- Focus almost entirely on the right side of Alabama's offensive line. The Tide's left tackle Evan Neal, while not unbeatable, is one of the best players in the game and only allowed one quarterback hit on 50 pass-block snaps in the SECCG. The right side of Alabama's line is in doubt due to injury, but whoever plays is a significant drop-off compared to Neal. Also, if you come heavy from the Tide's right side and force Young to roll or scramble to his left, his play suffers to the tune of a 46.6 passing grade and less than 50 percent completion. Even moving Young in any way makes him, and most quarterbacks, a completely different player:

- Not moved in pocket = 94.3 passing grade, 80% completion, 130.1 passer rating

- Moved from the pocket = 54.4 passing grade, 67% completion, 75.9 passer rating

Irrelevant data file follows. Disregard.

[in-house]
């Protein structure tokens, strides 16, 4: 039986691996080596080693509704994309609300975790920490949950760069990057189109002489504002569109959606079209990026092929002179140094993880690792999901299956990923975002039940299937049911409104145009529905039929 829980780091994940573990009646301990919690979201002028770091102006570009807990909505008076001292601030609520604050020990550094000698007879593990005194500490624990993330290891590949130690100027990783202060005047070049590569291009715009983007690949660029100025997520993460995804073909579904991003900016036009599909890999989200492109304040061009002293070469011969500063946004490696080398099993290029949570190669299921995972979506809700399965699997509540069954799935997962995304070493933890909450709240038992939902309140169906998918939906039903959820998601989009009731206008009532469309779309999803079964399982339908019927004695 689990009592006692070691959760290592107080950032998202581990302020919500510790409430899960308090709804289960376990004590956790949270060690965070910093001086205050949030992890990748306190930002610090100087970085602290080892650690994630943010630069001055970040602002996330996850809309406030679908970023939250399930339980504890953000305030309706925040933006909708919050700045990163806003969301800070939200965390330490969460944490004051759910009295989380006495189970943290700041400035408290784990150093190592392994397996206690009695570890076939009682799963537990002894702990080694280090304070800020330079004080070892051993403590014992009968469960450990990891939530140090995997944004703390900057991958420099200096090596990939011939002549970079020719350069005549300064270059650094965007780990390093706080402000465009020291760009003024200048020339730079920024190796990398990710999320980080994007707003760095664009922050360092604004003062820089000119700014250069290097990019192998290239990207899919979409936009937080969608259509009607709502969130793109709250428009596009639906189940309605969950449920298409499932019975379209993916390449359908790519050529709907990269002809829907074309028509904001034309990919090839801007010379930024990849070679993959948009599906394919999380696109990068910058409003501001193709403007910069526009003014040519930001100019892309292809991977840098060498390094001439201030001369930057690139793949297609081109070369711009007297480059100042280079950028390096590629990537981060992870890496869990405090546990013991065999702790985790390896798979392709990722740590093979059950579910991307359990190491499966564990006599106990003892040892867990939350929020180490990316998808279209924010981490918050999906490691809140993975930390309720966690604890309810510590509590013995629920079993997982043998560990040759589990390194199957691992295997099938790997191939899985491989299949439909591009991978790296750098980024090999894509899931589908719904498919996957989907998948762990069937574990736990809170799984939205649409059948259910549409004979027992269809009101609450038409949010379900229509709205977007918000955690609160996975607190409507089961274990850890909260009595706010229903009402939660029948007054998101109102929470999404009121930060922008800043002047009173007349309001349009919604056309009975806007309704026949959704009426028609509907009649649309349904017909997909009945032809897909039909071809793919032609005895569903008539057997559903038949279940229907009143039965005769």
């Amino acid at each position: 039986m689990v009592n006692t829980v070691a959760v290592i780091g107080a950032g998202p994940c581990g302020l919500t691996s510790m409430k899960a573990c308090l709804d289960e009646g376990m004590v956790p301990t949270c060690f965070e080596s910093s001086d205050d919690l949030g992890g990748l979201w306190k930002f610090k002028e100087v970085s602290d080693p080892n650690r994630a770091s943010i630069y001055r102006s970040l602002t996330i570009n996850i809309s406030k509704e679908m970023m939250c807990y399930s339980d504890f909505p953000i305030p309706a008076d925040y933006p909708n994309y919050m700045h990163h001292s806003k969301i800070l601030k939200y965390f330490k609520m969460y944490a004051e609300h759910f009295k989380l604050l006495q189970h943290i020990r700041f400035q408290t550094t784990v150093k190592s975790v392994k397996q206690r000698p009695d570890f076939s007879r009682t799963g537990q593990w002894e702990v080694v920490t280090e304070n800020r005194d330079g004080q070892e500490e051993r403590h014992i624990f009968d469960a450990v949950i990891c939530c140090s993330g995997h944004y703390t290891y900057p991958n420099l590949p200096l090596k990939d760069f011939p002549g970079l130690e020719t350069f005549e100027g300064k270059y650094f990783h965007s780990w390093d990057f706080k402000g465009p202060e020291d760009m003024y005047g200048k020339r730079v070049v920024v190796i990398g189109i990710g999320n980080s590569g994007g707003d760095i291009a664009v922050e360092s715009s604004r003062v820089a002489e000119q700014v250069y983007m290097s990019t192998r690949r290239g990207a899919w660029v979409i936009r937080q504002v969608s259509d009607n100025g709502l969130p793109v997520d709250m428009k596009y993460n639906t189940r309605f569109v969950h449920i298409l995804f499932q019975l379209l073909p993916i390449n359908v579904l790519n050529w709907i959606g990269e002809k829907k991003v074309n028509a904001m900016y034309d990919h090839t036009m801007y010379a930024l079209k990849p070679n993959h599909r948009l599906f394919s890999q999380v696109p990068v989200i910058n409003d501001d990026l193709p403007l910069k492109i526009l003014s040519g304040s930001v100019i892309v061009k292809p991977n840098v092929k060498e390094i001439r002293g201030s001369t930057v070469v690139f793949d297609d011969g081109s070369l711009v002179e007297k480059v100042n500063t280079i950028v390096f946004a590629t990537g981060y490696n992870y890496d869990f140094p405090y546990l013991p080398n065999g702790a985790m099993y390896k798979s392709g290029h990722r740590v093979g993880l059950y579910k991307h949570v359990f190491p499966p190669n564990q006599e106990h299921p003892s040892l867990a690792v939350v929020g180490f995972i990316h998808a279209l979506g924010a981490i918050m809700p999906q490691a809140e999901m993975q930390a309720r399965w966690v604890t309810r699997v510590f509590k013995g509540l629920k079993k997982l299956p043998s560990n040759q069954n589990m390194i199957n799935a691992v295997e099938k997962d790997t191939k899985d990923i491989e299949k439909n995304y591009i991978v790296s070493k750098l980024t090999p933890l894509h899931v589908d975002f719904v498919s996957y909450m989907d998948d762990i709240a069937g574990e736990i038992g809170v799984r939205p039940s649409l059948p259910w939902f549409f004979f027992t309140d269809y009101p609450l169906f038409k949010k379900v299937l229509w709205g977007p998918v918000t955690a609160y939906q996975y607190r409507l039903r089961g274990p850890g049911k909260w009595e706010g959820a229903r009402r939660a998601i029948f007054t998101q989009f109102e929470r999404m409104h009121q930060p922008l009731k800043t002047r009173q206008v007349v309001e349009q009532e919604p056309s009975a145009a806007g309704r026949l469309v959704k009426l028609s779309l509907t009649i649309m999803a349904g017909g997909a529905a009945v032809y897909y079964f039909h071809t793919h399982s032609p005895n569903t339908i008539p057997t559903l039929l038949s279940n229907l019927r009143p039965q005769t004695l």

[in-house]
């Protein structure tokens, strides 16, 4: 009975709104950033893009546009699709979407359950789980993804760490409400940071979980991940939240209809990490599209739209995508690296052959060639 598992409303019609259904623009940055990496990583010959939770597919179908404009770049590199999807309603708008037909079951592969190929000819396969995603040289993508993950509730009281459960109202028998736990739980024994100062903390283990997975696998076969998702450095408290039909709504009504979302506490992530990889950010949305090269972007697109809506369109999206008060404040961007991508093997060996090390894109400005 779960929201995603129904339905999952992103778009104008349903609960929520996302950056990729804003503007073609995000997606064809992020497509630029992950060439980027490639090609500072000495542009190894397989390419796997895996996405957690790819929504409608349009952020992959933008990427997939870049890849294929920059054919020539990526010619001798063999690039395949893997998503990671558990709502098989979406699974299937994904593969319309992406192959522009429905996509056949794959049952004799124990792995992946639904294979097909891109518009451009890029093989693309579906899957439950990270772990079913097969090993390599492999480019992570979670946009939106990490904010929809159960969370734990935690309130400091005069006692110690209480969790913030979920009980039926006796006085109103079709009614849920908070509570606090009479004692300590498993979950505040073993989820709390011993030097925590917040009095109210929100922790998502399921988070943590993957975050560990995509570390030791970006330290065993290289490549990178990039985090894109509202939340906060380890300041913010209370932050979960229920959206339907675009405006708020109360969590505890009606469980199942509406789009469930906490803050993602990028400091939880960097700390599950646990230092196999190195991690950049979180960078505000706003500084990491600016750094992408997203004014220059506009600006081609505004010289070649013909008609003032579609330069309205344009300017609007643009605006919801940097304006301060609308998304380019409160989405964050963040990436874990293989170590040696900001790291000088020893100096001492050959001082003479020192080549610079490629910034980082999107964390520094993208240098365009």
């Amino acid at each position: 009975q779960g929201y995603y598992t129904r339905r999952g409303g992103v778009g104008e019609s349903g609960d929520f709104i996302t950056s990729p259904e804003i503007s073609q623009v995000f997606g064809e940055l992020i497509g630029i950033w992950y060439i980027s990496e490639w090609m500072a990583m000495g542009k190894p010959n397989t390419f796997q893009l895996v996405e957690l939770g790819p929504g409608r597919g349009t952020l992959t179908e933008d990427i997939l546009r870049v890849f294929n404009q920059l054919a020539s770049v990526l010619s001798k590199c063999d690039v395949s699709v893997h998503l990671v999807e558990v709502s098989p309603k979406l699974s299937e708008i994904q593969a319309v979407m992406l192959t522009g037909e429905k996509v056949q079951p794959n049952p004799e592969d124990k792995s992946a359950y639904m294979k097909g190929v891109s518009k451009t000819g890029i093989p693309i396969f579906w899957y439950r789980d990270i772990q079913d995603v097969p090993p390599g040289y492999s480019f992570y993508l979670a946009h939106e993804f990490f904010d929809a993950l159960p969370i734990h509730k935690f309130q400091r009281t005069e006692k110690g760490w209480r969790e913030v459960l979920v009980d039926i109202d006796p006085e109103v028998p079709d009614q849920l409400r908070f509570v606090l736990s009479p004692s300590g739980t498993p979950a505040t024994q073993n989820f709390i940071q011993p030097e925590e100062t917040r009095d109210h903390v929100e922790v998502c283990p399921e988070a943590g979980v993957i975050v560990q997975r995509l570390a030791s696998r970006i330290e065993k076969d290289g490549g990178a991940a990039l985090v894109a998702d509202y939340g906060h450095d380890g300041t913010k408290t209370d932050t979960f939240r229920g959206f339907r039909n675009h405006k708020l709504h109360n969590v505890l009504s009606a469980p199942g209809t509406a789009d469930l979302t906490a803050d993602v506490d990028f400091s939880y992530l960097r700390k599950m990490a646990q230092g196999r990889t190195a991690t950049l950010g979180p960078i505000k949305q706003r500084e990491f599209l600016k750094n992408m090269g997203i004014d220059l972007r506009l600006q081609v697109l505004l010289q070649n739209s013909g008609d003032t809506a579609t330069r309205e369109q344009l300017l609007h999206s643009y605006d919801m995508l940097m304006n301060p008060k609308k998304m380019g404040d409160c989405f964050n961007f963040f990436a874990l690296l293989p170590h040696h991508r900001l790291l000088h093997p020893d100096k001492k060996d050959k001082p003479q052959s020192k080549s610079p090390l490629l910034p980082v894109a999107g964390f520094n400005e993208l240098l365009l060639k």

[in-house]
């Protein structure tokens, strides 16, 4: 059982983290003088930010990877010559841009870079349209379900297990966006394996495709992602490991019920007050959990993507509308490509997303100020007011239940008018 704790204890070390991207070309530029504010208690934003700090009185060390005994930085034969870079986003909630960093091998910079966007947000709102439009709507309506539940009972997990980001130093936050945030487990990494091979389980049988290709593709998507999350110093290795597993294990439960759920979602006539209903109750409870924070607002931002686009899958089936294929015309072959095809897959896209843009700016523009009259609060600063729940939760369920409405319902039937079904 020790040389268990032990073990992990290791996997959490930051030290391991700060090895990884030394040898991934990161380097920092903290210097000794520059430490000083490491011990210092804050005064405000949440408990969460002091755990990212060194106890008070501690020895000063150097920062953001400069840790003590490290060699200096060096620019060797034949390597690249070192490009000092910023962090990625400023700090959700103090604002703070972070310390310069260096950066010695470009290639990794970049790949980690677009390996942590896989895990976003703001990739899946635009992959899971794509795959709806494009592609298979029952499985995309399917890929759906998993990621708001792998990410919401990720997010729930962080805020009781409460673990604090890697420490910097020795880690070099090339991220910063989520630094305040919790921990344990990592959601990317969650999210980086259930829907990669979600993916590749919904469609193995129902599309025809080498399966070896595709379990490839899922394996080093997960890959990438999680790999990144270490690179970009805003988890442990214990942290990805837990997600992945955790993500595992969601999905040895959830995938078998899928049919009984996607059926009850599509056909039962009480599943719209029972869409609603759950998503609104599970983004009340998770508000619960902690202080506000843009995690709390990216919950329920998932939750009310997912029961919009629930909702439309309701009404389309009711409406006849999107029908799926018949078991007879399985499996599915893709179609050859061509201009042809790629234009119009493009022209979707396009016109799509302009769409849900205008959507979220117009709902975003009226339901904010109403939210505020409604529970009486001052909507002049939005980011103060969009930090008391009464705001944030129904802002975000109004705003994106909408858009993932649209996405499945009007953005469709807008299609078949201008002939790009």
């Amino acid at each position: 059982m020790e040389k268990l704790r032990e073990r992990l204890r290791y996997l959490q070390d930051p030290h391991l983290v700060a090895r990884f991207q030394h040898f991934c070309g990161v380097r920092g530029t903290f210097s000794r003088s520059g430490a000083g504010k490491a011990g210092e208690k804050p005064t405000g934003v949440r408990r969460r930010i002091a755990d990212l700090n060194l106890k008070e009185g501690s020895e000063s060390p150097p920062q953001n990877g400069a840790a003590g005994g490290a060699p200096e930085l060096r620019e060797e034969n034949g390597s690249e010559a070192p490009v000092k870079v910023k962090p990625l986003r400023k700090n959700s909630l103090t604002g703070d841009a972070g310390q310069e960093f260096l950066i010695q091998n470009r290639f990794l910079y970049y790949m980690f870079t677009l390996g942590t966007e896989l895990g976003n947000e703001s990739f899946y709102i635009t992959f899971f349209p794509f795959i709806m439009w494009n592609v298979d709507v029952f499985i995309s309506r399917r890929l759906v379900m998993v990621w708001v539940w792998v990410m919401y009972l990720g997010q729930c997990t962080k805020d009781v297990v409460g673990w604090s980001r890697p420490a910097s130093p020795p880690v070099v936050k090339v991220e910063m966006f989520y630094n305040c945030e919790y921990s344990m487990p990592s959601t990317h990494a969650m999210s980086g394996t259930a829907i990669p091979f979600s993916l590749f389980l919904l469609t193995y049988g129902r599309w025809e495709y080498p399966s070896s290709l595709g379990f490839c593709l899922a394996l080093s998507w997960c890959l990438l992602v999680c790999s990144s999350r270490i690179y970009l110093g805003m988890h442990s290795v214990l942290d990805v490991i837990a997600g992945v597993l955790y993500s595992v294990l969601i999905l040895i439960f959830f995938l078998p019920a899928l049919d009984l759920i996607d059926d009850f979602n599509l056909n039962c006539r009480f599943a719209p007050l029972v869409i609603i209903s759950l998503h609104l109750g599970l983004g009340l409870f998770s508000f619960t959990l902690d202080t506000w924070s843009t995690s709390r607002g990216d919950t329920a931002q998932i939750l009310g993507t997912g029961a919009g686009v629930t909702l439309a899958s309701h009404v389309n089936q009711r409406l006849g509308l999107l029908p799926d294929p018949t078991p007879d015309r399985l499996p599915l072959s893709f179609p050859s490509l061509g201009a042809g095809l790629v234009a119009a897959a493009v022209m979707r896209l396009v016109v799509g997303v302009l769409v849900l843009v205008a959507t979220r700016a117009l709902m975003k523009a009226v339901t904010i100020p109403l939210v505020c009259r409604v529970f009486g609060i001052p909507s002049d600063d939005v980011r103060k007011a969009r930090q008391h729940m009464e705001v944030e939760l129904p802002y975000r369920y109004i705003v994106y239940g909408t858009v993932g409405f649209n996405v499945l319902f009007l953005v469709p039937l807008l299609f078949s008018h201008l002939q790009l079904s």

- Stop using an interior defensive lineman as the "spy." That's the job for a linebacker or extra defensive back. Young is too good and elusive in space.

- If you only bring four rushers, make sure the middle/center is occupied. If Young is given a throwing window by interior twists (below), he's going to take advantage.

Lastly, as simple and obvious as it may sound, you have to get Young on the ground when the opportunity presents itself. Walker, Nakobe Dean and others had chances in the SECCG and just didn't finish.

Georgia must not allow Young to have throwing lanes up the middle.
Georgia must not allow Young to have throwing lanes up the middle.

Think players as much as plays/scheme